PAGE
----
Cerebral venous thrombosis
- Cite this article as:
- Niclot, P. & Bousser, M.G. Curr Treat Options Neurol (2000) 2: 343. doi:10.1007/s11940-000-0051-9
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Cerebral venous thrombosis is a rare disorder with highly variable and nonspecific clinical presentations. For these reasons, specific treatment should be given only when the diagnosis has been firmly established. Etiologic diagnosis should begin in the emergency department to identify underlying conditions that require specific treatment.
The mainstay of treatment is anticoagulation with heparin, even in the case of cerebral hemorrhage, followed as soon as possible by oral anticoagulant administration. The optimal duration of oral anticoagulation has not been established. By analogy with systemic venous thrombosis, it should be prolonged 3 to 6 months. When a high risk of recurrence is present, treatment should be continued until the risk disappears.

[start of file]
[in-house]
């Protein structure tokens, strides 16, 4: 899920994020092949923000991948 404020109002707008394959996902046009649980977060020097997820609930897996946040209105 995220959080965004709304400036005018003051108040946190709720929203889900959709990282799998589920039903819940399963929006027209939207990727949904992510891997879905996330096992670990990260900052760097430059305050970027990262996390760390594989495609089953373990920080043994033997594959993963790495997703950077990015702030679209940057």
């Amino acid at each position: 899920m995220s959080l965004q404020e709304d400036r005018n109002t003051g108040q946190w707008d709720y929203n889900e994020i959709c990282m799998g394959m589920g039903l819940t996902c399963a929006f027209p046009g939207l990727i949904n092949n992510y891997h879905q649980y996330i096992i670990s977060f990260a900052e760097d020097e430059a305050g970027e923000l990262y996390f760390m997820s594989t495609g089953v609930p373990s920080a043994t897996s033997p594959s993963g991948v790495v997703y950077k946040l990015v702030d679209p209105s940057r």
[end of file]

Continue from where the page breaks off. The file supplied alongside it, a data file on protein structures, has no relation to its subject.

In contrast to arterial stroke, complete recovery of prolonged or severe neurologic deficit is possible, justifying initiation of anticoagulation even when the clinical situation seems desperate. For the same reason, aggressive treatment of intracranial hypertension and seizures or status epilepticus is warranted.
Screening for extraneurologic venous thrombosis should be done by means of clinical examination and, if necessary, specific imaging procedures.
Local thrombolysis is not yet of proven efficacy and safety. It can be used in patients with clinical worsening related to documented extension of the venous thrombosis despite anticoagulation and in the absence of cerebral hematoma.
Surgical treatment is limited to external ventricular drainage and suboccipital craniotomy in the very rare cases of cerebellar vein thrombosis with edematous cerebellar infarct.